I recently saw Shane Meadows’ new film, Somers Town, a beautiful short film that I highly recommend (ignore any of the reviews that made disparaging comments about the fact Eurostar contributed some funding to the film, it doesn’t compromise it at all).
I’m a big fan of Shane Meadows’ work in general, and one of the things (among many) that always mark his films is his use of music. So here are ten tunes he’s memorably used, some of which I already knew, some of which were new to me...
10. Sunhouse were a short lived Midlands band whose sole album Crazy on the Weekend was born out of the soundtrack work they did on Meadows’ debut feature film, 24/7. A couple of songs were used in the film, but I’ll kick off with ‘Crazy on the Weekend’, the first song on what’s something of a great lost album.
9. Shot in b&w, 24/7 was a debut film that featured some memorable images, but perhaps none more so than the boxing club boys being led in silhouette along a ridge in the Peak district (in the pissing rain, of course) to the sounds of the Charlatans ‘North Country Boy’.
8. This is England has a master-class period soundtrack, featuring ska, two tone and other 80s classics. At number 8 is the first of the three Toots and the Maytals tunes used. They’re all great but this one, with its brilliant intro, is up first, ‘54-46 (that’s my number)’.
7. For Dead Man's Shoes, Meadows’ homage to the violent Spaghetti Westerns of Peckinpah, he took a turn away from his largely British based music to the more atmospheric sounds of Americana. Things start in fine fashion with Smog’s lovely and spooky 'Vessel in Vain' - "I can’t be held responsible for the things I’ve seen" - which can be read as a kind of a mission statement for what’s to follow.
6. And on to the title track (nearly) ‘Dead Man’ by the ever genius M. Ward. As many great Americana tunes do, this combines gorgeous melody and instrumentation with an elusive, mysterious atmosphere.
5. From the end of This is England, The Smiths ‘Please, Please, Please, Let Me Get What I Want’ is the perfect expression of the film’s theme of adolescent confusion and yearning (they used a cover for this, I know, but I’m guessing that was for budget or permissions reasons, so I’d seek out the original).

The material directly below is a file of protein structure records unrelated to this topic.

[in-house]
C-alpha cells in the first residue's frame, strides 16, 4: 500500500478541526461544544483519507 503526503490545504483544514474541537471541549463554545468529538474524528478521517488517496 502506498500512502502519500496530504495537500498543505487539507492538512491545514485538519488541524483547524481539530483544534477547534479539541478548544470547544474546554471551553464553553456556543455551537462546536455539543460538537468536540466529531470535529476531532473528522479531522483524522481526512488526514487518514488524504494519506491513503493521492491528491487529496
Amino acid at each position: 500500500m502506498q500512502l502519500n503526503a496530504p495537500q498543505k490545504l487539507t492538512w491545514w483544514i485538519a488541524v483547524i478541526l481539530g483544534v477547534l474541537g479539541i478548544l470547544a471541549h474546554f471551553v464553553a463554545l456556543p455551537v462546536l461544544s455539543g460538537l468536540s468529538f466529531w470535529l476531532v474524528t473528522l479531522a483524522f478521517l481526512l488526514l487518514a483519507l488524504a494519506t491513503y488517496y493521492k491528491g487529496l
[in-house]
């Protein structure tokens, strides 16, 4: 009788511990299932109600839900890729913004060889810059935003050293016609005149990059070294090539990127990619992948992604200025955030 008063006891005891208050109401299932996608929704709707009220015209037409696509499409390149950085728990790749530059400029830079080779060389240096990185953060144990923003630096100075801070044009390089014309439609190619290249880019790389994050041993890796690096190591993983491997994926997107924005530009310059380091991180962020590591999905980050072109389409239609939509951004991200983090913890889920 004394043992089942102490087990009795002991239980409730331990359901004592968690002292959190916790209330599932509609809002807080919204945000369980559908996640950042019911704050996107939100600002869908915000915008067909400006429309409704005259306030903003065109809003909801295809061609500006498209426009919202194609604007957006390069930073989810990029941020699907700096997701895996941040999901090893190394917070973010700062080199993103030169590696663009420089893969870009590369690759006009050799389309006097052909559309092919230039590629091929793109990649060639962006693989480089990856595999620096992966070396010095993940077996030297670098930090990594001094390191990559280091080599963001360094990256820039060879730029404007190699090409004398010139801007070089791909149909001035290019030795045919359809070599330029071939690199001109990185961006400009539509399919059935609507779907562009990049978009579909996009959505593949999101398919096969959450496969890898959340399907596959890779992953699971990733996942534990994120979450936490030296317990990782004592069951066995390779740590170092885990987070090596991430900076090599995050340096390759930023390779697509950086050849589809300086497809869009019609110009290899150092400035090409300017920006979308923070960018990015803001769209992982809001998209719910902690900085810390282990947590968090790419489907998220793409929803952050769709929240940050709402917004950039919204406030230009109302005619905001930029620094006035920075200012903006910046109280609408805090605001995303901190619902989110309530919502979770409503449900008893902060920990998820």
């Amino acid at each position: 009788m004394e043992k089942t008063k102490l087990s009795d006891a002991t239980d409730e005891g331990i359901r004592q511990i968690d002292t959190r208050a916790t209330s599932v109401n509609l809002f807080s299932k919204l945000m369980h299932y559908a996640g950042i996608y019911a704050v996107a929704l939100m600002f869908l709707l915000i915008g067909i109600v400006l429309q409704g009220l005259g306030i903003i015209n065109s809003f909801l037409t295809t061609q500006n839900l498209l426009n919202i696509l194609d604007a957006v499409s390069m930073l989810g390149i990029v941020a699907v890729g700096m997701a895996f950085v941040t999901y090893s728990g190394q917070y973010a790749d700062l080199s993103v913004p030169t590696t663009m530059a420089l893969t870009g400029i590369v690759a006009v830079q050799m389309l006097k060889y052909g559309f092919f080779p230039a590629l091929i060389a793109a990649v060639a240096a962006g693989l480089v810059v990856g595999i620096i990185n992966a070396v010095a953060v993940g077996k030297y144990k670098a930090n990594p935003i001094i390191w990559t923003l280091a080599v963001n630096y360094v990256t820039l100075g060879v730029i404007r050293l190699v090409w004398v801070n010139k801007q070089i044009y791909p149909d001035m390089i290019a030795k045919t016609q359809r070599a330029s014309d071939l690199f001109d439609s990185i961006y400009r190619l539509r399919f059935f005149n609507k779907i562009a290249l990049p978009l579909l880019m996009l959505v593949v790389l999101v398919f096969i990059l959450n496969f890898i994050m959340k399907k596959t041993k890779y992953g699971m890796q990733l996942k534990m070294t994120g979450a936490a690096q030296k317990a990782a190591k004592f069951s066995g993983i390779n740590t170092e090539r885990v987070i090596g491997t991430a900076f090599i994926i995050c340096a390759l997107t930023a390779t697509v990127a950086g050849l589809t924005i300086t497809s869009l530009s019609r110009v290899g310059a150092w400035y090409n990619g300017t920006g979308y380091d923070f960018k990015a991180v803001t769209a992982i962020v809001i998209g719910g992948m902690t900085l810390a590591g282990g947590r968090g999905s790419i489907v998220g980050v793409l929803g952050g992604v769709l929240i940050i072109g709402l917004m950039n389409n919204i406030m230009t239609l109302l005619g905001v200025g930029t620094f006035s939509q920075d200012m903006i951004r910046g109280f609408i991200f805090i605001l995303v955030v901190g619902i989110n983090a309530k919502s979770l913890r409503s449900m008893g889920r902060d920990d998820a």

4. ‘Going Down’, an early Stone Roses classic is the perfect choice at the end of A Room for Romeo Brass, a suitably upbeat soundtrack to the film’s cathartic, hopeful, magic show ending.
3. The soundtrack to Somers Town was done by Gavin Clark, the front man of the aforementioned Sunhouse (and the person who covered the Smiths song above), and Ted Barnes. They were subsequently in Clayhill, but the score they provided here sounds more inspired to me, and at no. 3 is the instrumental theme, ‘Raise a Vein’, which acts as a kind of refrain through the film.
2. At 2 is the same film’s final tune (‘Painted Glass’, I think it’s called), with its lovely French feel, suitable to the film’s escapist coda. Again, some of the critics didn’t like the ending, but surely they were missing the point - the shift to colour should have been a clue to them...
1. And in at no. 1 is ‘Corpses in their Mouth’, still my favourite Ian Brown solo track, which plays as Romeo goes with Gavin to the hospital in A Room for Romeo Brass. This moment of calm and friendship is also the final scene before Paddy Considine’s stranger enters the film and everything changes.
ps. If anyone knows how to get hold of a physical copy of the soundtrack to Somers Town then please let me know. I can’t see it listed to buy anywhere...